In an attempt to find or refine laboratory cancer research models that best compare to what happens in living people, scientists at Johns Hopkins Medicine report that they have developed a new computer-based technique that proves that cancer cells humans grown in culture dishes are the least genetically similar. to their human sources.
They say the finding should help focus more resources cancer research models such as genetically modified mice and 3D human tissue balls known as “tumors” to better assess the biology and treatments of human cancer, and the genetic errors responsible for cancer growth and progress.
“This may not be a surprise to scientists carcinogenic cell lines they are genetically inferior to other models, but we were surprised that genetically modified mice and tumors performed so well in comparison, ”says Patrick Cahan, Ph.D., associate professor of biomedical engineering at Johns Hopkins University and Johns Hopkins University School of Medicine and principal investigator of the new study.
The new technique, called CancerCellNet, uses computer models to compare the RNA sequences of a research model with data from a atlas of the cancer genome to compare the extent to which the two sets coincide.
The researchers found that, on average, genetically modified mice and tumors have RNA sequences more closely aligned with baseline genome atlas data in 4 out of 5 types of tumors tested, including breast, lung, and ovarian cancers.
Researchers say their work adds to cancer testing cell lines grown in the laboratory have less parity with their human source due to the complex differences between the natural environment of a human cell and a growth environment of the laboratory. “Once you take the tumors out of their natural environment, the cell lines start to change,” Cahan says.
Scientists around the world rely on a number of research models to improve their understanding of cancer and other biological diseases and to develop treatments for conditions. Among the most widely used cancer research models are cell lines created by extracting human tumor cells and culturing them with various nutrients in laboratory flasks.
Researchers also use mice that have been genetically modified to develop cancer. In other cases, they implant human tumors in mice, a process called xenografting, or they use tumors.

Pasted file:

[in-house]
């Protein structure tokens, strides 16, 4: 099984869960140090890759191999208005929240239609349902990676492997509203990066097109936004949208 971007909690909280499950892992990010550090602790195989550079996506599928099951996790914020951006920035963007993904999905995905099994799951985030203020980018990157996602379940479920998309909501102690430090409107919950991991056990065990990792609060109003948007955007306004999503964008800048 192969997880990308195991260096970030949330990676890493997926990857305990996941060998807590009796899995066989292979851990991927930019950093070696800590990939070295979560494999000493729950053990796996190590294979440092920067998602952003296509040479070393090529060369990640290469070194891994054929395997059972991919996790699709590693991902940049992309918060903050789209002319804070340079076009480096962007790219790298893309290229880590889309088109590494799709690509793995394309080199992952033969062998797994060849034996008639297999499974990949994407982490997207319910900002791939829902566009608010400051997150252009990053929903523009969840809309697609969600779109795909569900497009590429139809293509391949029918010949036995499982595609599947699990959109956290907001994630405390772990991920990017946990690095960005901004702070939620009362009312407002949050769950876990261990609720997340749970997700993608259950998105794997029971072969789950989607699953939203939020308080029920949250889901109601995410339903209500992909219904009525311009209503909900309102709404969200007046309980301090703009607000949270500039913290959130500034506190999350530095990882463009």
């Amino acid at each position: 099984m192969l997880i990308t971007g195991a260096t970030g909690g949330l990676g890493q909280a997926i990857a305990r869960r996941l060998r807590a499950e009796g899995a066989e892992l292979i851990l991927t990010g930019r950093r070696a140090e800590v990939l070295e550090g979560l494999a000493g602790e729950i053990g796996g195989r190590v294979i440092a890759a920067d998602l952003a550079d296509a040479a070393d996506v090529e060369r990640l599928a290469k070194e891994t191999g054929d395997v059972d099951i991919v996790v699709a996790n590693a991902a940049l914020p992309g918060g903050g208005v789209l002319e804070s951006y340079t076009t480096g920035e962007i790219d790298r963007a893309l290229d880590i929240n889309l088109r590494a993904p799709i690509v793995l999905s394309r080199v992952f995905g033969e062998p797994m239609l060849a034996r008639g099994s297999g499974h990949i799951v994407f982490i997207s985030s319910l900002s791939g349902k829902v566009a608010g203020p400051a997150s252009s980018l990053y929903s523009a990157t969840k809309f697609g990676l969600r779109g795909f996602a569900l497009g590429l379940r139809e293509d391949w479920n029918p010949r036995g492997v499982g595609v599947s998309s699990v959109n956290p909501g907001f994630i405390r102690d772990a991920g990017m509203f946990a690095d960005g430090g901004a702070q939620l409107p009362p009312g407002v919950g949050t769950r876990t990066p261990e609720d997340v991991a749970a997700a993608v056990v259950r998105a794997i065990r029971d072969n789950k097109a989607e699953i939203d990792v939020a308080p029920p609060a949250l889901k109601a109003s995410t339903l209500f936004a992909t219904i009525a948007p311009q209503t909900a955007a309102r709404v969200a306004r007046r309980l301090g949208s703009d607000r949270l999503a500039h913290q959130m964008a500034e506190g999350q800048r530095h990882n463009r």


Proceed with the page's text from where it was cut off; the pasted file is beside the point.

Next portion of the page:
To assess the degree of alignment of these research models with what can happen to humans, scientists usually transplant cells cultured in the laboratory or tumor cells or xenografts into mice and check whether the cells are they behave as they should, that is, they grow and spread and preserve the genetic characteristics of cancer. However, Johns Hopkins researchers say this process is expensive, time consuming, and a scientific challenge.
The aim of the new work was to develop a computational approach to evaluate research models in a less cumbersome and accurate way. A report on the work was published on April 29 a Genome medicine, and researchers have applied for a provisional patent on what they called CancerCellNet.
The new technique is based on genetic information on cellular RNA, a molecular chain of DNA-like chemicals, and an intermediate set of instructional cells used to translate DNA into protein manufacturing.
“RNA is a surrogate substitute for cell type and cell identity, which are key to determining whether cells developed in the lab look like their human counterparts,” says Cahan. “RNA expression data are highly standardized and available to researchers and are less subject to technical variations that may confuse the results of a study.”
First, Cahan and his team had to choose a standard data set that would act as a basis for comparing research models. Atlas data from the cancer genome served as so-called “training” data, which includes information on the RNA expression of hundreds of patient tumor samples and their corresponding stage, grade, and other information. tumor.
They also tested their CancerCellNet tool by applying it to data where the type of tumor was already known, such as the International Human Genome Sequencing Consortium.
Research team members combed through data from the Cancer Genome Atlas to determine 22 types of tumors to study. They used genome atlas data as a reference to compare RNA expression data from 657 cancer cell lines grown in laboratories around the world, some of which were established decades ago, 415 xenografts, 26 genetically modified mouse models and 131 tumoroids.
In one example from the study, prostate cancer cells from a line called PC3 it begins to look more like genetically bladder cancer, he points out. According to him, it is also possible that the cell line was originally incorrectly labeled or that it may actually have been derived from bladder cancer. But the conclusion is that, from a genetic point of view, the prostate cancer cell line was not a substitute for what happens in a typical human with prostate cancer.
The researchers found that, using a 0-1 scoring method, cell lines had, on average, a lower scoring alignment than atlas data than tumors and xenografts.
Cahan says he and his team will add additional RNA sequencing data to improve the reliability of CancerCellNet.
Da Peng et al, Evaluation of the transcriptional fidelity of cancer models, Genome medicine (2021). DOI: 10.1186 / s13073-021-00888-w
Johns Hopkins University School of Medicine
Citation: Most cancer cells grown on a plate have little in common with people’s cancer cells (2021, June 17) recovered on June 17, 2021 at https://medicalxpress.com/news/ 2021-06-cancer-cells-grown-dish- common.html
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